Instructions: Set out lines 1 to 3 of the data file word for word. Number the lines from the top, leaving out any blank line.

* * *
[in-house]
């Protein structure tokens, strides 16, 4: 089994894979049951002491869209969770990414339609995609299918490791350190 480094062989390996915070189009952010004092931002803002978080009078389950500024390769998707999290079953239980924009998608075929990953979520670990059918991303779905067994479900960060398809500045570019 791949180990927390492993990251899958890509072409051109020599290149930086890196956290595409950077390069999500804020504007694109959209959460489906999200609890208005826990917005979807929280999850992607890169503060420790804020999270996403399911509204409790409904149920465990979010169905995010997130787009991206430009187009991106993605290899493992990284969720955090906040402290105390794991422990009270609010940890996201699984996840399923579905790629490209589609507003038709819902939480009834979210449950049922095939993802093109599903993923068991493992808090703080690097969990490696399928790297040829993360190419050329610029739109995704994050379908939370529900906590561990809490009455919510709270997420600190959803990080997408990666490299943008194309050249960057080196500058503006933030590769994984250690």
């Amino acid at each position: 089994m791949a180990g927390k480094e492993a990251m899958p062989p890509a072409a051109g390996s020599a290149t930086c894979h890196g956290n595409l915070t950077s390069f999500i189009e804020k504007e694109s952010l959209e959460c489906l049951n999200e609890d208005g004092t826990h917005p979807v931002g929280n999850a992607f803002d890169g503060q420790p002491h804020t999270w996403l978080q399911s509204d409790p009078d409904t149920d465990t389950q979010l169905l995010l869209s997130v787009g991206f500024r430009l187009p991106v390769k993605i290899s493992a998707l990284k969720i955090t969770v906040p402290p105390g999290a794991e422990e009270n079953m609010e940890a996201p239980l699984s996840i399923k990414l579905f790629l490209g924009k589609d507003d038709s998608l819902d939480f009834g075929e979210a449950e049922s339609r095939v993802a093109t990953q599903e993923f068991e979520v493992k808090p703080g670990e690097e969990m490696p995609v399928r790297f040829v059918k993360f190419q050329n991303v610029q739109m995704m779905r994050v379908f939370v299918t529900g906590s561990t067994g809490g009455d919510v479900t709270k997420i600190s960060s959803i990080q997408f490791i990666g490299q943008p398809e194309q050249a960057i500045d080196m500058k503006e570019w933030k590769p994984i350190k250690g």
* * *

[in-house]
């Protein structure tokens, strides 16, 4: 089994894979049951002491869209969770990414339609995609299918490791350190 480094062989390996915070189009952010004092931002803002978080009078389950500024390769998707999290079953239980924009998608075929990953979520670990059918991303779905067994479900960060398809500045570019 791949180990927390492993990251899958890509072409051109020599290149930086890196956290595409950077390069999500804020504007694109959209959460489906999200609890208005826990917005979807929280999850992607890169503060420790804020999270996403399911509204409790409904149920465990979010169905995010997130787009991206430009187009991106993605290899493992990284969720955090906040402290105390794991422990009270609010940890996201699984996840399923579905790629490209589609507003038709819902939480009834979210449950049922095939993802093109599903993923068991493992808090703080690097969990490696399928790297040829993360190419050329610029739109995704994050379908939370529900906590561990809490009455919510709270997420600190959803990080997408990666490299943008194309050249960057080196500058503006933030590769994984250690």
């Amino acid at each position: 089994m791949a180990g927390k480094e492993a990251m899958p062989p890509a072409a051109g390996s020599a290149t930086c894979h890196g956290n595409l915070t950077s390069f999500i189009e804020k504007e694109s952010l959209e959460c489906l049951n999200e609890d208005g004092t826990h917005p979807v931002g929280n999850a992607f803002d890169g503060q420790p002491h804020t999270w996403l978080q399911s509204d409790p009078d409904t149920d465990t389950q979010l169905l995010l869209s997130v787009g991206f500024r430009l187009p991106v390769k993605i290899s493992a998707l990284k969720i955090t969770v906040p402290p105390g999290a794991e422990e009270n079953m609010e940890a996201p239980l699984s996840i399923k990414l579905f790629l490209g924009k589609d507003d038709s998608l819902d939480f009834g075929e979210a449950e049922s339609r095939v993802a093109t990953q599903e993923f068991e979520v493992k808090p703080g670990e690097e969990m490696p995609v399928r790297f040829v059918k993360f190419q050329n991303v610029q739109m995704m779905r994050v379908f939370v299918t529900g906590s561990t067994g809490g009455d919510v479900t709270k997420i600190s960060s959803i990080q997408f490791i990666g490299q943008p398809e194309q050249a960057i500045d080196m500058k503006e570019w933030k590769p994984i350190k250690g």